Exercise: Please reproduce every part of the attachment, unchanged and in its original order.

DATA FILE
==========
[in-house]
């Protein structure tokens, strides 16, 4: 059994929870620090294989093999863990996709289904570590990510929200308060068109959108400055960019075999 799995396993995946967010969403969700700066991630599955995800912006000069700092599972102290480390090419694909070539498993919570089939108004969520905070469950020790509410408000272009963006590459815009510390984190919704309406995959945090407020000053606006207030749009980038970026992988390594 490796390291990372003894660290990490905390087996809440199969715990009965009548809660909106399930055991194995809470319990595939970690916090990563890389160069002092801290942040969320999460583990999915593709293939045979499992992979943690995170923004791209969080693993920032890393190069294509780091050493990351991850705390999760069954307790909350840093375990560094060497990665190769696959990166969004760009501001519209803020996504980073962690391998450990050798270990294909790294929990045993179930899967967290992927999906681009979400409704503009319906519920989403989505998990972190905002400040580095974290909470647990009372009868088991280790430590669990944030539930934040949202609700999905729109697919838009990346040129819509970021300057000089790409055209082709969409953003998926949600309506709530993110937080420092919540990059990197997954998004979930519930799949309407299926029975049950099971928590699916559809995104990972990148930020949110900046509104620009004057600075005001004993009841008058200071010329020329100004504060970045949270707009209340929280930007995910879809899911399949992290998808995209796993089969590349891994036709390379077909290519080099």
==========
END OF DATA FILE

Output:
[in-house]
């Protein structure tokens, strides 16, 4: 059994929870620090294989093999863990996709289904570590990510929200308060068109959108400055960019075999 799995396993995946967010969403969700700066991630599955995800912006000069700092599972102290480390090419694909070539498993919570089939108004969520905070469950020790509410408000272009963006590459815009510390984190919704309406995959945090407020000053606006207030749009980038970026992988390594 490796390291990372003894660290990490905390087996809440199969715990009965009548809660909106399930055991194995809470319990595939970690916090990563890389160069002092801290942040969320999460583990999915593709293939045979499992992979943690995170923004791209969080693993920032890393190069294509780091050493990351991850705390999760069954307790909350840093375990560094060497990665190769696959990166969004760009501001519209803020996504980073962690391998450990050798270990294909790294929990045993179930899967967290992927999906681009979400409704503009319906519920989403989505998990972190905002400040580095974290909470647990009372009868088991280790430590669990944030539930934040949202609700999905729109697919838009990346040129819509970021300057000089790409055209082709969409953003998926949600309506709530993110937080420092919540990059990197997954998004979930519930799949309407299926029975049950099971928590699916559809995104990972990148930020949110900046509104620009004057600075005001004993009841008058200071010329020329100004504060970045949270707009209340929280930007995910879809899911399949992290998808995209796993089969590349891994036709390379077909290519080099």